For our inaugural Made @ blog post, we present the making of… a table. And not just any table.
Meet: Chad Johansen, builder of extraordinary furniture, and Jeremy Hanson, inventor of all sorts of gadgets and co-founder of Seattle Makers. Together, they are the duo behind this actual, tangible item: Seattle Maker’s beautiful, standing conference table.
- Hand sander and sandpaper
- CNC machine
- Wood glue
- Clamps… clamps… clamps… and did we mention clamps?
3 sheets of furniture-grade plywood with a maple veneer (each about $100)
About 10 hours (5 hours of machine time and 5 hour of assembly)
Chad has been building furniture for some time now, starting with an urge to have a standing desk. Instead of buying a stand up desk for himself, he instead decided to buy a shopbot CNC machine and build one himself. He now runs Ledge Productions where you can order furniture that he’ll build for you himself.
Fast forward to Chad discovering Open Desk an incredible distributed manufacturing model for furniture. They provide the design, makers prove their making prowess, and agree to pay Open Desk fee for the commercial use of their open source designs (personal and not-for-profit use is free), allowing makers to manufacture furniture from their designs on demand for customers.
Jeremy chose this design from Open Desk’s site. Chad took it from there, starting with about 5 hours of machine time on his CNC…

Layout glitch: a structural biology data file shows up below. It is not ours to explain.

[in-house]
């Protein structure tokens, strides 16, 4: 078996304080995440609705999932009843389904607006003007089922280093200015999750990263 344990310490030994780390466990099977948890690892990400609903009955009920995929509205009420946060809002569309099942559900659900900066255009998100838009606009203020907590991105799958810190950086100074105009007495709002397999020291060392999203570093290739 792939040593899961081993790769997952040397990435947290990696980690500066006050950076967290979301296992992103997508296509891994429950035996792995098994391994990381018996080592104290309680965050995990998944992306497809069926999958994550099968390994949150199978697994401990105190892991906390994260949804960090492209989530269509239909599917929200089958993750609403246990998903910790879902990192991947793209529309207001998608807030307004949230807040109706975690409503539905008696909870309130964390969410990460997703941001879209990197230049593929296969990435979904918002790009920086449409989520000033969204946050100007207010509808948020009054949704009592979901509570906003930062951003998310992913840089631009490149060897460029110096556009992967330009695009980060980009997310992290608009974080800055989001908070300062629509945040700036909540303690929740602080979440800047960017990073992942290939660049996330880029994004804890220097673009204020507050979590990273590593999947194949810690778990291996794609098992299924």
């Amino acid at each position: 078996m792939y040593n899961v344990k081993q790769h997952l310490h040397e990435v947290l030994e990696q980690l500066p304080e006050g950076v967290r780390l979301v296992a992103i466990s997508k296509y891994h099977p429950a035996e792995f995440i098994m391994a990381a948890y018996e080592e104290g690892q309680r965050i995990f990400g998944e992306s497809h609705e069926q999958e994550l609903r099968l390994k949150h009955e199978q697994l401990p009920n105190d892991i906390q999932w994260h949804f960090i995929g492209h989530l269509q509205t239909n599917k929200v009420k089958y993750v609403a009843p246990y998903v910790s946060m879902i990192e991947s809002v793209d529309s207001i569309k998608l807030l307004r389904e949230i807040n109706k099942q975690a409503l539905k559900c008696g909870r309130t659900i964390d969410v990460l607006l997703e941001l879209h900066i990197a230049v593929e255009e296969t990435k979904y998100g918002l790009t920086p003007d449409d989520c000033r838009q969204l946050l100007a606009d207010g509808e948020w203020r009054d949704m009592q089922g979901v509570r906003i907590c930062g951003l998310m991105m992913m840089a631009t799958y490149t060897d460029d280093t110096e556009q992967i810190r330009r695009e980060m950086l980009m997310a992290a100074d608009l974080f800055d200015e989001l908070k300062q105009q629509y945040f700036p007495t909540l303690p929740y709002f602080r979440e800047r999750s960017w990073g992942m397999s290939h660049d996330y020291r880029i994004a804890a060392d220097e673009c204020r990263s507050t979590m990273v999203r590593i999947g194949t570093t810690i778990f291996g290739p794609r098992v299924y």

….and 4-5 hours of gluing and assembly…
Well, not quite voila. Turns out there were about 30-40 clamps needed, so a run to Harbor Freight which resulted in pretty much buying them out of their clamps. So, tons of clamps and a vat of wood glue later, voila!
Turns out the original design was for 18mm plywood and Cha used 18.5mm plywood, so there are still a few kinks to work out, but as you can see, we have a beautiful piece as a centerpiece in our space now with a bit of sanding down to make the last few pieces fit.
As Chad said, the first time making any of Open Desk’s designs is the learning draft. The second and third are even more smooth as the kinks get worked out. All part of the making process.
Chad is particularly excited about the potential and ease with which anyone can now create their own furniture. Designs and machines are available, and anyone can learn the skills to handcraft their own custom piece. We hope to have Chad in Seattle Makers soon to teach classes on furniture building and maybe upholstery too. He’s also very passionate about telling the history of furniture and tracking each piece’s story: where it’s been and where it’s going. He plans to engrave each piece of furniture with a number that you can enter into a website he’s also building and track the story of each unique piece. Similar to the garden gnome in Amelie. Haven’t seen that one? Oh well, lost reference.
If you’d like to see the table in person, come on down to the Seattle Makers and check it out!!